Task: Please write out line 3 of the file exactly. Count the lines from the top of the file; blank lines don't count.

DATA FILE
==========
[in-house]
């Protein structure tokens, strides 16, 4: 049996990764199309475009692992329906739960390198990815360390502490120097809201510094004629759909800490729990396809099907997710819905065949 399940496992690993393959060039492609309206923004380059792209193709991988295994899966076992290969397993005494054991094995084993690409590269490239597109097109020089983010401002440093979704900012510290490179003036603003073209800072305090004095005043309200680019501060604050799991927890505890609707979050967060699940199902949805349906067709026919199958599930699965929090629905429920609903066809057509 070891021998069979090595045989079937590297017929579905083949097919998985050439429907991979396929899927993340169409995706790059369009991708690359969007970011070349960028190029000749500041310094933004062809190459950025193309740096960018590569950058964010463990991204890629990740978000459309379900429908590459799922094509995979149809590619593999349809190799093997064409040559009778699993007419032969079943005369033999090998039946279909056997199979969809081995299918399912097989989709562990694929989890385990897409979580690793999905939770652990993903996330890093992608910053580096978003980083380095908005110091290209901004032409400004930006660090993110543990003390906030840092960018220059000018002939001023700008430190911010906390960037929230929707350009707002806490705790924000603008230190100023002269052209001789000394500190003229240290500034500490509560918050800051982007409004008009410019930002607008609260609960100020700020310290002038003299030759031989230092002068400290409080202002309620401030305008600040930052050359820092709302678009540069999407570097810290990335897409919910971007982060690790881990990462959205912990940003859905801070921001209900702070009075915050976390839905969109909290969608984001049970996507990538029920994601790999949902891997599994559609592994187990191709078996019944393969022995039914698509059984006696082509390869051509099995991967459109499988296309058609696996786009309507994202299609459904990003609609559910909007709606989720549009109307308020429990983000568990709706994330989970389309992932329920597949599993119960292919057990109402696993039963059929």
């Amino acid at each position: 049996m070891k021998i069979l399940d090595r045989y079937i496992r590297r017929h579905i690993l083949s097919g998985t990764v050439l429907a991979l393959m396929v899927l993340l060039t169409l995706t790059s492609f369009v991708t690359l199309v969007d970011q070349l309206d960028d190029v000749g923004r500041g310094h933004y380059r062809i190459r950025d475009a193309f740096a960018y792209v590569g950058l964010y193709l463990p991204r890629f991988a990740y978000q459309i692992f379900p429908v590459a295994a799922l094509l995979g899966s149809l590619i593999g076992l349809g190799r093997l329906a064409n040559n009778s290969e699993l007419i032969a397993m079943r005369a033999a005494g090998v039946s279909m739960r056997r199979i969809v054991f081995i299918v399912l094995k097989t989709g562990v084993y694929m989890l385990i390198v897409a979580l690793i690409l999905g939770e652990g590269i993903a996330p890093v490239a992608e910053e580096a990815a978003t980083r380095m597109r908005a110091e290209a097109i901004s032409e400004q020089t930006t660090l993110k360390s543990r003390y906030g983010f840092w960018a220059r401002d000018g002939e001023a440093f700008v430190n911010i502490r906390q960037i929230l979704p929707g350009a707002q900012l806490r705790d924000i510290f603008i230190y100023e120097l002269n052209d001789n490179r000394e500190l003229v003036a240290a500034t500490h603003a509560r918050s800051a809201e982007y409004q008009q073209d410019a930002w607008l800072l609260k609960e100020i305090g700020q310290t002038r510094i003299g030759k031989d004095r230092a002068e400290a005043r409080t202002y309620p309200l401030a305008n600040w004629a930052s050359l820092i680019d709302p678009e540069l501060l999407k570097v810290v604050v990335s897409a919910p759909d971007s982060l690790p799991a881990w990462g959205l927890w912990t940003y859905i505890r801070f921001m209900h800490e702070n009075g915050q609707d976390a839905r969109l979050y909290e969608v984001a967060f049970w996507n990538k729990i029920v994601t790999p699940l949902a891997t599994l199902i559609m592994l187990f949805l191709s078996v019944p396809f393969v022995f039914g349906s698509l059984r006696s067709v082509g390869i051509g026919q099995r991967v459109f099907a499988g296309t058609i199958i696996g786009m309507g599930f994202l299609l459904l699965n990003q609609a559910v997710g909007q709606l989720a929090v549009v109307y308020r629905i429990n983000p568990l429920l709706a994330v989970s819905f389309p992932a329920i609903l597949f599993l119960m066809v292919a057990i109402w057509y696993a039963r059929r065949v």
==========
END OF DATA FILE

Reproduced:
């Amino acid at each position: 049996m070891k021998i069979l399940d090595r045989y079937i496992r590297r017929h579905i690993l083949s097919g998985t990764v050439l429907a991979l393959m396929v899927l993340l060039t169409l995706t790059s492609f369009v991708t690359l199309v969007d970011q070349l309206d960028d190029v000749g923004r500041g310094h933004y380059r062809i190459r950025d475009a193309f740096a960018y792209v590569g950058l964010y193709l463990p991204r890629f991988a990740y978000q459309i692992f379900p429908v590459a295994a799922l094509l995979g899966s149809l590619i593999g076992l349809g190799r093997l329906a064409n040559n009778s290969e699993l007419i032969a397993m079943r005369a033999a005494g090998v039946s279909m739960r056997r199979i969809v054991f081995i299918v399912l094995k097989t989709g562990v084993y694929m989890l385990i390198v897409a979580l690793i690409l999905g939770e652990g590269i993903a996330p890093v490239a992608e910053e580096a990815a978003t980083r380095m597109r908005a110091e290209a097109i901004s032409e400004q020089t930006t660090l993110k360390s543990r003390y906030g983010f840092w960018a220059r401002d000018g002939e001023a440093f700008v430190n911010i502490r906390q960037i929230l979704p929707g350009a707002q900012l806490r705790d924000i510290f603008i230190y100023e120097l002269n052209d001789n490179r000394e500190l003229v003036a240290a500034t500490h603003a509560r918050s800051a809201e982007y409004q008009q073209d410019a930002w607008l800072l609260k609960e100020i305090g700020q310290t002038r510094i003299g030759k031989d004095r230092a002068e400290a005043r409080t202002y309620p309200l401030a305008n600040w004629a930052s050359l820092i680019d709302p678009e540069l501060l999407k570097v810290v604050v990335s897409a919910p759909d971007s982060l690790p799991a881990w990462g959205l927890w912990t940003y859905i505890r801070f921001m209900h800490e702070n009075g915050q609707d976390a839905r969109l979050y909290e969608v984001a967060f049970w996507n990538k729990i029920v994601t790999p699940l949902a891997t599994l199902i559609m592994l187990f949805l191709s078996v019944p396809f393969v022995f039914g349906s698509l059984r006696s067709v082509g390869i051509g026919q099995r991967v459109f099907a499988g296309t058609i199958i696996g786009m309507g599930f994202l299609l459904l699965n990003q609609a559910v997710g909007q709606l989720a929090v549009v109307y308020r629905i429990n983000p568990l429920l709706a994330v989970s819905f389309p992932a329920i609903l597949f599993l119960m066809v292919a057990i109402w057509y696993a039963r059929r065949v």